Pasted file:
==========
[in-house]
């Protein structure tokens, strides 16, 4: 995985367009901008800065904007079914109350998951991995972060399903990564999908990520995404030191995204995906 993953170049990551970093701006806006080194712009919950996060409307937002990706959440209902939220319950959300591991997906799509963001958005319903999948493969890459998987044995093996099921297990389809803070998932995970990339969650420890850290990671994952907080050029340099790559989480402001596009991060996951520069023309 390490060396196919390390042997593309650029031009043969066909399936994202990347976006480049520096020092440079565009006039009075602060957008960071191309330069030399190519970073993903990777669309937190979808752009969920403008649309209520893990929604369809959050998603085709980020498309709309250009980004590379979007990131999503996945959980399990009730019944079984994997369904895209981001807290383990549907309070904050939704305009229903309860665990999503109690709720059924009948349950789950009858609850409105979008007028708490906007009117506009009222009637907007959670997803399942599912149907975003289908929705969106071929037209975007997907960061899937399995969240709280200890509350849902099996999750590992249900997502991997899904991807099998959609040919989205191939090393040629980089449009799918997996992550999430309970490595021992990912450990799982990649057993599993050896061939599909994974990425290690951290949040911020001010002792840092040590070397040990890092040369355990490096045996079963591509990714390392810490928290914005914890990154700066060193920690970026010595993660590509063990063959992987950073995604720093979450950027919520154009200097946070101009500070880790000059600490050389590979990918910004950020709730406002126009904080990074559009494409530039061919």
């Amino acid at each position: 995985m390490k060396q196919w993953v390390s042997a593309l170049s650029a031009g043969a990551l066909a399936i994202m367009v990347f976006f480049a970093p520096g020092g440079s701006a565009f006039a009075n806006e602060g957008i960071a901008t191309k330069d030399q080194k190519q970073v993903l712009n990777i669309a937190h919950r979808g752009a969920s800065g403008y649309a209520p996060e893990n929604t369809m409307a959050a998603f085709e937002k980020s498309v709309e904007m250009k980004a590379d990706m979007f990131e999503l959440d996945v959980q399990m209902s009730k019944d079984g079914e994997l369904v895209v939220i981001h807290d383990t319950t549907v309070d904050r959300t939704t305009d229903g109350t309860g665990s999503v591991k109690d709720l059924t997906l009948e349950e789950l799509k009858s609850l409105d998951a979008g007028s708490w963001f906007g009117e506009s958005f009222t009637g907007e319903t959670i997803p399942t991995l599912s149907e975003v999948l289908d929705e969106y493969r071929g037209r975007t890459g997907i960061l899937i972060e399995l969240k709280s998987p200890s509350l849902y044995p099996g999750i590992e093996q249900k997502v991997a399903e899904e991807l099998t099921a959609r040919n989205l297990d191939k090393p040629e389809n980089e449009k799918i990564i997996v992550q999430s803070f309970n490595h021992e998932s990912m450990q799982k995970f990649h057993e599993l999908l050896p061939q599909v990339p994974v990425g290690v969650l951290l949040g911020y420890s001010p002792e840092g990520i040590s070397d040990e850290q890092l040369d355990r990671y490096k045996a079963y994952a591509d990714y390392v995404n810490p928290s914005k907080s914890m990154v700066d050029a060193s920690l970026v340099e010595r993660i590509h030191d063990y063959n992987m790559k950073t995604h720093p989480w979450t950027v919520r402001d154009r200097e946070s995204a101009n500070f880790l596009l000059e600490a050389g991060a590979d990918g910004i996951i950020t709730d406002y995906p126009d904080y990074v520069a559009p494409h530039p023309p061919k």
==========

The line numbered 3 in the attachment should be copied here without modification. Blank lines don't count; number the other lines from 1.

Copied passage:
């Amino acid at each position: 995985m390490k060396q196919w993953v390390s042997a593309l170049s650029a031009g043969a990551l066909a399936i994202m367009v990347f976006f480049a970093p520096g020092g440079s701006a565009f006039a009075n806006e602060g957008i960071a901008t191309k330069d030399q080194k190519q970073v993903l712009n990777i669309a937190h919950r979808g752009a969920s800065g403008y649309a209520p996060e893990n929604t369809m409307a959050a998603f085709e937002k980020s498309v709309e904007m250009k980004a590379d990706m979007f990131e999503l959440d996945v959980q399990m209902s009730k019944d079984g079914e994997l369904v895209v939220i981001h807290d383990t319950t549907v309070d904050r959300t939704t305009d229903g109350t309860g665990s999503v591991k109690d709720l059924t997906l009948e349950e789950l799509k009858s609850l409105d998951a979008g007028s708490w963001f906007g009117e506009s958005f009222t009637g907007e319903t959670i997803p399942t991995l599912s149907e975003v999948l289908d929705e969106y493969r071929g037209r975007t890459g997907i960061l899937i972060e399995l969240k709280s998987p200890s509350l849902y044995p099996g999750i590992e093996q249900k997502v991997a399903e899904e991807l099998t099921a959609r040919n989205l297990d191939k090393p040629e389809n980089e449009k799918i990564i997996v992550q999430s803070f309970n490595h021992e998932s990912m450990q799982k995970f990649h057993e599993l999908l050896p061939q599909v990339p994974v990425g290690v969650l951290l949040g911020y420890s001010p002792e840092g990520i040590s070397d040990e850290q890092l040369d355990r990671y490096k045996a079963y994952a591509d990714y390392v995404n810490p928290s914005k907080s914890m990154v700066d050029a060193s920690l970026v340099e010595r993660i590509h030191d063990y063959n992987m790559k950073t995604h720093p989480w979450t950027v919520r402001d154009r200097e946070s995204a101009n500070f880790l596009l000059e600490a050389g991060a590979d990918g910004i996951i950020t709730d406002y995906p126009d904080y990074v520069a559009p494409h530039p023309p061919k």